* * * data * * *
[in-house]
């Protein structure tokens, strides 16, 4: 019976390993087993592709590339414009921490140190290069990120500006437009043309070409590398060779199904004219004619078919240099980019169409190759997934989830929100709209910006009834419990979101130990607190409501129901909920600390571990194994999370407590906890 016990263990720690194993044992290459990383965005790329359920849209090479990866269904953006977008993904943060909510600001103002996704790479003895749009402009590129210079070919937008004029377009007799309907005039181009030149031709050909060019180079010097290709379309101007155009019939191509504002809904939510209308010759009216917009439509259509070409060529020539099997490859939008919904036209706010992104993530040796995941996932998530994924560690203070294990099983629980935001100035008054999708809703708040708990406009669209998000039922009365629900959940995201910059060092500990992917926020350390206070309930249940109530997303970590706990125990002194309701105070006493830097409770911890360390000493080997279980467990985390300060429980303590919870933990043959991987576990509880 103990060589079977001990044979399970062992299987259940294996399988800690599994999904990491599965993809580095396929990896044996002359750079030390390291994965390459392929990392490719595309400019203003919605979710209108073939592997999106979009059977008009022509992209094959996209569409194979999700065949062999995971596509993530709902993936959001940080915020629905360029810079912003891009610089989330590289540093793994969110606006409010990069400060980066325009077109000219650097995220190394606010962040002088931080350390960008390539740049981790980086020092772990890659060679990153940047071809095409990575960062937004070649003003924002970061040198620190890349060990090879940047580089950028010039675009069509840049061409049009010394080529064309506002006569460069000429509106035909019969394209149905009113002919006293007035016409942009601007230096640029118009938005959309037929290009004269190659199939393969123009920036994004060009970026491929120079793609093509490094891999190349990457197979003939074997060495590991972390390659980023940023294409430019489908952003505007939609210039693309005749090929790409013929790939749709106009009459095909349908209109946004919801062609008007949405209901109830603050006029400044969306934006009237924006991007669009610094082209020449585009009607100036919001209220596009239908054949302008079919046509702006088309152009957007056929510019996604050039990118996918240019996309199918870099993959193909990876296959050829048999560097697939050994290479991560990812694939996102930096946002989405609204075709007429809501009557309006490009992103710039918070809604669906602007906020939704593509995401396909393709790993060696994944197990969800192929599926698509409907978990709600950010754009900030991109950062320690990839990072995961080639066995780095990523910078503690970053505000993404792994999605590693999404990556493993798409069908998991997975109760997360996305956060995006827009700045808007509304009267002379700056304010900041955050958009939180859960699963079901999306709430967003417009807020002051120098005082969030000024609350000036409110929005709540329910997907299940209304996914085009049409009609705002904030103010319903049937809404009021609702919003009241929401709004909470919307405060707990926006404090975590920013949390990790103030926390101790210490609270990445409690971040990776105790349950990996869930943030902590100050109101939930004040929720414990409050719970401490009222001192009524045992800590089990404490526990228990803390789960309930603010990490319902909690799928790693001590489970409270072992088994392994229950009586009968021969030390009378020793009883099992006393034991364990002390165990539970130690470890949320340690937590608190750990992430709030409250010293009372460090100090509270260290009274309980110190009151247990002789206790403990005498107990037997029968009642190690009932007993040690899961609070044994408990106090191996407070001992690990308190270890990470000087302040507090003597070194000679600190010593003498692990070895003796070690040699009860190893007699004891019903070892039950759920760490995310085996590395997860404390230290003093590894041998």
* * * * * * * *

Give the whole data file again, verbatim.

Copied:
[in-house]
């Protein structure tokens, strides 16, 4: 019976390993087993592709590339414009921490140190290069990120500006437009043309070409590398060779199904004219004619078919240099980019169409190759997934989830929100709209910006009834419990979101130990607190409501129901909920600390571990194994999370407590906890 016990263990720690194993044992290459990383965005790329359920849209090479990866269904953006977008993904943060909510600001103002996704790479003895749009402009590129210079070919937008004029377009007799309907005039181009030149031709050909060019180079010097290709379309101007155009019939191509504002809904939510209308010759009216917009439509259509070409060529020539099997490859939008919904036209706010992104993530040796995941996932998530994924560690203070294990099983629980935001100035008054999708809703708040708990406009669209998000039922009365629900959940995201910059060092500990992917926020350390206070309930249940109530997303970590706990125990002194309701105070006493830097409770911890360390000493080997279980467990985390300060429980303590919870933990043959991987576990509880 103990060589079977001990044979399970062992299987259940294996399988800690599994999904990491599965993809580095396929990896044996002359750079030390390291994965390459392929990392490719595309400019203003919605979710209108073939592997999106979009059977008009022509992209094959996209569409194979999700065949062999995971596509993530709902993936959001940080915020629905360029810079912003891009610089989330590289540093793994969110606006409010990069400060980066325009077109000219650097995220190394606010962040002088931080350390960008390539740049981790980086020092772990890659060679990153940047071809095409990575960062937004070649003003924002970061040198620190890349060990090879940047580089950028010039675009069509840049061409049009010394080529064309506002006569460069000429509106035909019969394209149905009113002919006293007035016409942009601007230096640029118009938005959309037929290009004269190659199939393969123009920036994004060009970026491929120079793609093509490094891999190349990457197979003939074997060495590991972390390659980023940023294409430019489908952003505007939609210039693309005749090929790409013929790939749709106009009459095909349908209109946004919801062609008007949405209901109830603050006029400044969306934006009237924006991007669009610094082209020449585009009607100036919001209220596009239908054949302008079919046509702006088309152009957007056929510019996604050039990118996918240019996309199918870099993959193909990876296959050829048999560097697939050994290479991560990812694939996102930096946002989405609204075709007429809501009557309006490009992103710039918070809604669906602007906020939704593509995401396909393709790993060696994944197990969800192929599926698509409907978990709600950010754009900030991109950062320690990839990072995961080639066995780095990523910078503690970053505000993404792994999605590693999404990556493993798409069908998991997975109760997360996305956060995006827009700045808007509304009267002379700056304010900041955050958009939180859960699963079901999306709430967003417009807020002051120098005082969030000024609350000036409110929005709540329910997907299940209304996914085009049409009609705002904030103010319903049937809404009021609702919003009241929401709004909470919307405060707990926006404090975590920013949390990790103030926390101790210490609270990445409690971040990776105790349950990996869930943030902590100050109101939930004040929720414990409050719970401490009222001192009524045992800590089990404490526990228990803390789960309930603010990490319902909690799928790693001590489970409270072992088994392994229950009586009968021969030390009378020793009883099992006393034991364990002390165990539970130690470890949320340690937590608190750990992430709030409250010293009372460090100090509270260290009274309980110190009151247990002789206790403990005498107990037997029968009642190690009932007993040690899961609070044994408990106090191996407070001992690990308190270890990470000087302040507090003597070194000679600190010593003498692990070895003796070690040699009860190893007699004891019903070892039950759920760490995310085996590395997860404390230290003093590894041998």